It’s 1970, muscle cars are running the streets of America. So when you hear someone talking about a V8-powered, rear-wheel-drive coupe, backed with a manual transmission, your mind might instantly think of the name Challenger, Mustang, Camaro, Firebird, Javelin, or Cuda. Never, would one think of the name Montreal? Yes, it might be the namesake for Canada’s second most populated city, but in the auto world, its the name of one of the most misunderstood Alfa Romeo’s ever.
The Alfa Romeo Montreal was built from 1970 to 1977 and was virtually unchanged during its production run. Only 3,900 of the Alfa Romeo sports cars were ever made and none of them were ever produced for the United States or Canada as Alfa did not build a version that would meet the emission control requirements for either country.
Montreal was considered a pretty modern sports car for the day. Under the hood, sat a 2.6-liter quad-cam, fuel-injected, dry-sump V8 based on the 2.0-liter version in the Alfa Romeo Tipo 33 prototype race car. The small, but throaty V8 made around 200 horsepower and was paired with a ZF-sourced 5-speed manual transmission. The Montreal could hit 60 mph in 7.1-seconds and had a top speed of around 140 mph. Using the chassis and running gear from a Giulia GTV Coupe, the car featured a front independent suspension, a live rear axle with coil-spring suspension, and four-wheel disc brakes.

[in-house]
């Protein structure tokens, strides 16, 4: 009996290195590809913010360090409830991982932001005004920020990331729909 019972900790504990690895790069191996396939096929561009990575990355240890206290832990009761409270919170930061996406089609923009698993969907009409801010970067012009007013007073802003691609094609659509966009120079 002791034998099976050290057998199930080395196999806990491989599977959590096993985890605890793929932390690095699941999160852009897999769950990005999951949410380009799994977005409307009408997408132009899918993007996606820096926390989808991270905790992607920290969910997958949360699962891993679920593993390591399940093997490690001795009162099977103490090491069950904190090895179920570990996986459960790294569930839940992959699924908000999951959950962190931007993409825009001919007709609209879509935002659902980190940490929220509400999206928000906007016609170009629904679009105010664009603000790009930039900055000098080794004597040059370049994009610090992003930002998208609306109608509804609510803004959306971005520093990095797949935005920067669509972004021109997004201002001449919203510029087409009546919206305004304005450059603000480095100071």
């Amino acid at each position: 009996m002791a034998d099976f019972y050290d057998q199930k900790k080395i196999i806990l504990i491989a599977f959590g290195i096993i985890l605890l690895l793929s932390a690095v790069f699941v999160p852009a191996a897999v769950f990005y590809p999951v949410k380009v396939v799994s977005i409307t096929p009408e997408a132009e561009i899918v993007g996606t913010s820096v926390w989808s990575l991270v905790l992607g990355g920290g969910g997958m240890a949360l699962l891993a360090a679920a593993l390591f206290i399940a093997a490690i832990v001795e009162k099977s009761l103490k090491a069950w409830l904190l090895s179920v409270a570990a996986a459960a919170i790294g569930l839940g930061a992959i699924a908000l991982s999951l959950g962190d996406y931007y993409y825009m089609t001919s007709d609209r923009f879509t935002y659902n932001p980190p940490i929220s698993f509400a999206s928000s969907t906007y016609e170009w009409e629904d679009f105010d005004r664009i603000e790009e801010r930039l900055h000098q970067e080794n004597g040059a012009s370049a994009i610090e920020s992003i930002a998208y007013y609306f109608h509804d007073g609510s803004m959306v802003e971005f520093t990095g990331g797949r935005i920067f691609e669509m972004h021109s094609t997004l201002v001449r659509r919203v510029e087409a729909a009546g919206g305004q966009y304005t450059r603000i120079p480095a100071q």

Designed by Bertone, the Alfa Romeo Montreal had a wide and low stance. The car featured a shark-like nose extending from curved fenders and muscle car-like shoulder haunches into a truncated tail. Two of the most recognizable features of the Montreal’s design was it’s headlight “blinds” and it’s stacked horizontal vents incorporated into the C-pillar. The design elements were wrapped into a practical 2+2 seating configuration and featured a large trunk that was covered by a glass hatchback, weighing in at around 2,800 lbs.
Jay Leno has featured some amazing Mopar and Fiat vehicles over the years, on his Jay Leno’s Garage YouTube channel. For one of his most recent episodes, he covered the V8-powered Italian sports car and described some of the car’s best features and why it was so misunderstood. All we can say is we would love to see a modern take on the Montreal, using the newer Alfa Romeo design language.